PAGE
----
6. Godzilla

I’m surprised this is on here, too. But the trailer really impressed me, making it look as though the film will take a more serious, somewhat character-driven taken on the “monster movie” trope. Director Gareth Edwards (Monsters) and stars Aaron Taylor-Johnson, Elizabeth Olsen, Bryan Cranston, Juliette Binoche, Sally Hawkins, Ken Watanabe, and David Strathairn also give me hope.

5. Brooklyn

Based on the Colm Toibin novel and with a screenplay by Nick Hornby, Brooklyn tells the tale of a young Irish immigrant who comes to New York in the 1950s. It stars Saoirse Ronan, Jim Broadbent, Julie Walters, and Domhnall Gleeson, and if that’s not a likeable cast, I don’t know what is. Also, since seeing Beneath the Harvest Sky (and, to a lesser extent, The Place Beyond the Pines) I sang the praises of Emory Cohen and here he’ll have a chance to show his stuff once again. Also working in Brooklyn‘s favour is that it’s directed by John Crowley, the director of Boy A, a wonderful little underseen gem that helped launch Andrew Garfield.

4. Interstellar

I’ll admit that the teaser trailer didn’t fully capture my interest, but this latest space-themed project from Christopher Nolan still sounds very intriguing. Like Inception, it has a top-notch cast, including Matthew McConaughey, Jessica Chastain, Anne Hathaway, Casey Affleck, Wes Bentley, Ellen Burstyn, and Michael Caine. Now, it’s possible that all that starpower could cause the whole thing to self-destruct, but Nolan has proven to be one of the few directors who can actually handle a huge, star-studded cast successfully.

3. Midnight Special

As soon as I saw “Jeff Nichols” and “Michael Shannon“, I knew this was going to fall right near the top of my list. The director and actor have teamed up several times before and their last project, Mud, was my second-favourite film of last year. This time, they explore the story of a man who goes on the run when he finds out that his son has special powers. Who knows if Nichols will be able to keep his impressive directorial streak going, but with a film that also stars Kirsten Dunst, Joel Edgerton, and Adam Driver, I’d say there’s a good chance he will.

2. Untitled Cameron Crowe Project

Cameron Crowe is one of my favourite directors, so he was guaranteed a spot on the list. However, the cast here is what really put it over the top: Emma Stone, Bradley Cooper, Jay Baruchel, Bill Murray, John Krasinski, and Danny McBride. (Personally, I could take or leave Rachel McAdams and Alec Baldwin.) Not much is known about the film at this point, but apparently it’s a comedy about a military man re-connecting with a former love while also falling for an Air Force watch-dog who has been assigned to cover him.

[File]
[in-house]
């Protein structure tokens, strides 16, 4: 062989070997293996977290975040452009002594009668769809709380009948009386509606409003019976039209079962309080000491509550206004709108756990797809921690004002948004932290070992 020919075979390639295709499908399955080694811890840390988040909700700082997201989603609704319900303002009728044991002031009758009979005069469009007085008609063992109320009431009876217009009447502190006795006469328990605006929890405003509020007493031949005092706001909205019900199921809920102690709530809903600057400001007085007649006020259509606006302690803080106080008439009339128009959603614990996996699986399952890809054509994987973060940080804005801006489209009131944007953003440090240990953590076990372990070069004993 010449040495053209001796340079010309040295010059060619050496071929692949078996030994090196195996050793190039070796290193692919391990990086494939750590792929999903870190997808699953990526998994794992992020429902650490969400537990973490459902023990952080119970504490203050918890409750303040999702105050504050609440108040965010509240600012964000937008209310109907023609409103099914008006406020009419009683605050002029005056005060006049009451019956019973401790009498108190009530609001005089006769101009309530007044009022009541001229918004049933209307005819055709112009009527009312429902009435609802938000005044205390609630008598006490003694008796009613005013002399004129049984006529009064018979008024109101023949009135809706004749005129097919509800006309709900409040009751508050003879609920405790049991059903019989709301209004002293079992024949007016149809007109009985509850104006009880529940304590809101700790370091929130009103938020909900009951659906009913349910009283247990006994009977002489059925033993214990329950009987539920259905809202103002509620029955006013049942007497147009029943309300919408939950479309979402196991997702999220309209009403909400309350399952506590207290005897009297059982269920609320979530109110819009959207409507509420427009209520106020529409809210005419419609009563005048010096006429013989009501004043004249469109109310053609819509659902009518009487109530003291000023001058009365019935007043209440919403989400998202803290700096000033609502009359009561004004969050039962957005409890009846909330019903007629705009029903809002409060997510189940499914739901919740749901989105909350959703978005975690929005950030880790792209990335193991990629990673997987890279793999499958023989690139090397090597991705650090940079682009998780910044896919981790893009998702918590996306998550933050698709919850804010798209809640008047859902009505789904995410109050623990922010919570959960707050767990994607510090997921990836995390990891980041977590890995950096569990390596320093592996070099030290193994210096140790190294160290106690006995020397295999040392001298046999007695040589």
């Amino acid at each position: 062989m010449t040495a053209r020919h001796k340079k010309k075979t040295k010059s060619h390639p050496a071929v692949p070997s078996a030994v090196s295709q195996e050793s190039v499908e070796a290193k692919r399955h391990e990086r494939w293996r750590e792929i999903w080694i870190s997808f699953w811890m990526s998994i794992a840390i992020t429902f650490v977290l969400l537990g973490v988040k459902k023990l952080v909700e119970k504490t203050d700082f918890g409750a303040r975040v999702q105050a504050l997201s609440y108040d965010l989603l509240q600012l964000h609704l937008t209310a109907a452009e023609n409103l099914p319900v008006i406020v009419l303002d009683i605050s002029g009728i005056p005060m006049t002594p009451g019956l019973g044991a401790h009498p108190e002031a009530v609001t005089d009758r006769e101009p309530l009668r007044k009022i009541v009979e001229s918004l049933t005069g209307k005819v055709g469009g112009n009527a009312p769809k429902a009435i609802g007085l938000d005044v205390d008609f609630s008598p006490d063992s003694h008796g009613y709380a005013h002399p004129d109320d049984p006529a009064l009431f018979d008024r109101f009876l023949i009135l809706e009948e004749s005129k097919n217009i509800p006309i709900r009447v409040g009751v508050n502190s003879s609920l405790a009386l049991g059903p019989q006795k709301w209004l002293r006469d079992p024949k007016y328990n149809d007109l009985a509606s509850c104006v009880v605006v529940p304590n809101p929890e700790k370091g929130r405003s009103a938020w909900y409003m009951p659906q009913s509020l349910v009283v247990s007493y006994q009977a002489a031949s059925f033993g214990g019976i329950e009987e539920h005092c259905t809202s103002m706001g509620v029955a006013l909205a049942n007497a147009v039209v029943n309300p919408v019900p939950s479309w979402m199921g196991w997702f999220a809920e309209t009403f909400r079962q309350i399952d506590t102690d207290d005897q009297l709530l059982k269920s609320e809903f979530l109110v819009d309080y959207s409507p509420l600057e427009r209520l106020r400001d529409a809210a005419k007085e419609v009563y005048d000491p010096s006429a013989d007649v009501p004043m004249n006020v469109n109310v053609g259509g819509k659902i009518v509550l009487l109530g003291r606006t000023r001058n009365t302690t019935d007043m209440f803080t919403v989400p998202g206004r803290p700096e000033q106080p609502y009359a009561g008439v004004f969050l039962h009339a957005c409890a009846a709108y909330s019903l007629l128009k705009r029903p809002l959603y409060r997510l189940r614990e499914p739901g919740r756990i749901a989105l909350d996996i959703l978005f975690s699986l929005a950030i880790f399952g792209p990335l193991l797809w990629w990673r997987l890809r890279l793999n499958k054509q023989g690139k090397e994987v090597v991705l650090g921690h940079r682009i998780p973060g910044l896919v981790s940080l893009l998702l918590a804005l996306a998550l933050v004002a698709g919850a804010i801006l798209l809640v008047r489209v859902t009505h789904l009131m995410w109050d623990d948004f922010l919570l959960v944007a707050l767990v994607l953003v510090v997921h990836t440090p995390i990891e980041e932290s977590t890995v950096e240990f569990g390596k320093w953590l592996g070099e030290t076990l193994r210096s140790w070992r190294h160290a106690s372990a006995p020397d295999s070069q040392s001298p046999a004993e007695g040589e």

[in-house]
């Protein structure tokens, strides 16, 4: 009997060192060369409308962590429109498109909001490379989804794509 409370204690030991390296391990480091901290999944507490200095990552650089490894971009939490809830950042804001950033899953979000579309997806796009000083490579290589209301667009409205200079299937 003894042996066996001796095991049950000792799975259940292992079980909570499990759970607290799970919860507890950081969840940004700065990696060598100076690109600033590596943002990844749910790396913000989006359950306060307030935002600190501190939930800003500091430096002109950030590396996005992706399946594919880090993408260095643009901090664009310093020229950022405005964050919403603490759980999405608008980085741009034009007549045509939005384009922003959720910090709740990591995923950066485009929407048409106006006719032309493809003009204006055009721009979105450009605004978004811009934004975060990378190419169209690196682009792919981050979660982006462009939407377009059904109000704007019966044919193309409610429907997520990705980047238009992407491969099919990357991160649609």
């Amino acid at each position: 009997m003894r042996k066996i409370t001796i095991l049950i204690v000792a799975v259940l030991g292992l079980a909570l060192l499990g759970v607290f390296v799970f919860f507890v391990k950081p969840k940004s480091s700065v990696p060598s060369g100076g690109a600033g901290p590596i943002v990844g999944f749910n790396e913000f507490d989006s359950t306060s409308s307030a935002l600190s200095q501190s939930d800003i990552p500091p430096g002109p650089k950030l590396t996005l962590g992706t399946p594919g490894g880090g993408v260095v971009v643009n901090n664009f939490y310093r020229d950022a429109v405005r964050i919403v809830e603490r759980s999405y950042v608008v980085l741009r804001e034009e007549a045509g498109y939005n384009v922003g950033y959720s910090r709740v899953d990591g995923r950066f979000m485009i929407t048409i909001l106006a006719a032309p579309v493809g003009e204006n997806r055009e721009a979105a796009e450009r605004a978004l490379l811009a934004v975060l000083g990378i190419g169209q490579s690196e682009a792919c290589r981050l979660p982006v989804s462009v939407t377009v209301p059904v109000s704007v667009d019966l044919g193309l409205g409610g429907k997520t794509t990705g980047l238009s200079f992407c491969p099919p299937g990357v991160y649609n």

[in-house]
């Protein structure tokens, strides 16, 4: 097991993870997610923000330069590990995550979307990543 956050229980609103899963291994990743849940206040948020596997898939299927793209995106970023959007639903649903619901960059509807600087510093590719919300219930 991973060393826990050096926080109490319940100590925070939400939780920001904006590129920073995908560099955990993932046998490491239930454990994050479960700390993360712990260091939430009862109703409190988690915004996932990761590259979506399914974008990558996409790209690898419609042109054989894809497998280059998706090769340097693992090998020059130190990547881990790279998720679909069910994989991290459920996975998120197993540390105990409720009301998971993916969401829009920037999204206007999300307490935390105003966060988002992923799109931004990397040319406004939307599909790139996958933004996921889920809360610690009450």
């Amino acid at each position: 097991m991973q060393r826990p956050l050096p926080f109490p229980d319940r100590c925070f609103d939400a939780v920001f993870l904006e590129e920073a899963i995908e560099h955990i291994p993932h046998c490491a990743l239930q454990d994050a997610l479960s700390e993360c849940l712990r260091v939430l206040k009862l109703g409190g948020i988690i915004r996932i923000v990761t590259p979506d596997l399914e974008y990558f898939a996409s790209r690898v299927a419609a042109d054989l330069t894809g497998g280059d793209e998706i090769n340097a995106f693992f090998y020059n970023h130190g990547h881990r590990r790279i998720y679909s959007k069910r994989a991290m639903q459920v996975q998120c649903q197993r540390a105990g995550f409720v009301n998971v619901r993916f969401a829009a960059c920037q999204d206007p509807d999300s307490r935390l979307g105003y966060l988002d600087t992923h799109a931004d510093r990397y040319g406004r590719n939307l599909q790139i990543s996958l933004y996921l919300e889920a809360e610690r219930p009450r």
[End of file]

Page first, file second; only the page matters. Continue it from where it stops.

1. Inherent Vice

In just about any other year, Cameron Crowe’s movie would take the top spot on this list, but when there’s a new Paul Thomas Anderson film on the horizon, you can’t deny it. (Especially so soon after his last project!) The movie is based on the book of the same name by the great Thomas Pynchon and it stars Joaquin Phoenix as a drugged-out 1970s detective. The supporting cast includes Owen Wilson, Benecio Del Toro, Josh Brolin, Reece Witherspoon, and Maya Rudolph. If PTA’s past work has been any indication, we’re in for a pretty interesting ride.

This is just a small selection of the great-looking movies on tap for 2014. I’ll give honorable mentions to Darren Aronofsky‘s Noah which looks kind of awful but could turn out to be spectacular, Maleficent for bringing a spat of interesting actors (Elle Fanning, Sam Riley, Sharlto Copley, Juno Temple, and Angelina Jolie) into a dark Disney world, and Slow West for giving us these magnificent set photos (and for pairing up Michael Fassbender and Ben Mendelsohn).

There are tons of other intriguing projects slated for 2014 release, and these are just my personal selections, so feel free to sound off in the comments about which upcoming movie you’re most looking forward to!

Top 10 Movies of 2013

Alright, so there’s still a lot from 2013 that I haven’t yet seen. BUT I’ve also seen some fantastic movies as it is, and I’m getting swept up in the end-of-year lists, so here’s my top 10 movies of the year at this point.

(Just know that Spike Jonze’s Her would probably be on this list, but it doesn’t get released near me until mid-January.)

Honorable Mentions: Blue Jasmine, Star Trek Into Darkness, Before Midnight, Stoker

10. Fruitvale Station

Yes, the movie can be a bit heavy-handed, but overall, it does a great job of showing who Oscar Grant was as a person. We see so many little interactions that seem innocuous on their own but are fascinating to watch and ultimately add up to something much bigger by the film’s heartbreaking end.

9. Nebraska

This is a film that I certainly enjoyed at the time, but it has really grown on me in the weeks since I’ve seen it. It’s funny, touching, and dark all at the same time, boasting great performances and a pleasantly offbeat visual style.